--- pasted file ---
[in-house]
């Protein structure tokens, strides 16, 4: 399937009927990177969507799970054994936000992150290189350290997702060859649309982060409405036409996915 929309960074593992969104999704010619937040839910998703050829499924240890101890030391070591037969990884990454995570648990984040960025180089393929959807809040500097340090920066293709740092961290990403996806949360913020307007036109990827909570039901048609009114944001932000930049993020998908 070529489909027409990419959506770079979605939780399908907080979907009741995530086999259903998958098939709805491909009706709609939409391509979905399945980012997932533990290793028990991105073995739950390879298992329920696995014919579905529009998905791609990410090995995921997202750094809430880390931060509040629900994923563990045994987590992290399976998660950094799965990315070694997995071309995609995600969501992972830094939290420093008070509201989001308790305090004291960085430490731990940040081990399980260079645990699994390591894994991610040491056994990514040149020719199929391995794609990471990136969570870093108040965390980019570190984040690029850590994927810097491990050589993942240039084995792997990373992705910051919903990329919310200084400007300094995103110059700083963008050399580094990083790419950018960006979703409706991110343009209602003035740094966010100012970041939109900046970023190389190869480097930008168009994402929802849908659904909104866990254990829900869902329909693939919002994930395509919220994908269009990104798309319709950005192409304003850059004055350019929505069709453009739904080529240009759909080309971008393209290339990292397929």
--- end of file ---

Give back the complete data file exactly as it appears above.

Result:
[in-house]
């Protein structure tokens, strides 16, 4: 399937009927990177969507799970054994936000992150290189350290997702060859649309982060409405036409996915 929309960074593992969104999704010619937040839910998703050829499924240890101890030391070591037969990884990454995570648990984040960025180089393929959807809040500097340090920066293709740092961290990403996806949360913020307007036109990827909570039901048609009114944001932000930049993020998908 070529489909027409990419959506770079979605939780399908907080979907009741995530086999259903998958098939709805491909009706709609939409391509979905399945980012997932533990290793028990991105073995739950390879298992329920696995014919579905529009998905791609990410090995995921997202750094809430880390931060509040629900994923563990045994987590992290399976998660950094799965990315070694997995071309995609995600969501992972830094939290420093008070509201989001308790305090004291960085430490731990940040081990399980260079645990699994390591894994991610040491056994990514040149020719199929391995794609990471990136969570870093108040965390980019570190984040690029850590994927810097491990050589993942240039084995792997990373992705910051919903990329919310200084400007300094995103110059700083963008050399580094990083790419950018960006979703409706991110343009209602003035740094966010100012970041939109900046970023190389190869480097930008168009994402929802849908659904909104866990254990829900869902329909693939919002994930395509919220994908269009990104798309319709950005192409304003850059004055350019929505069709453009739904080529240009759909080309971008393209290339990292397929």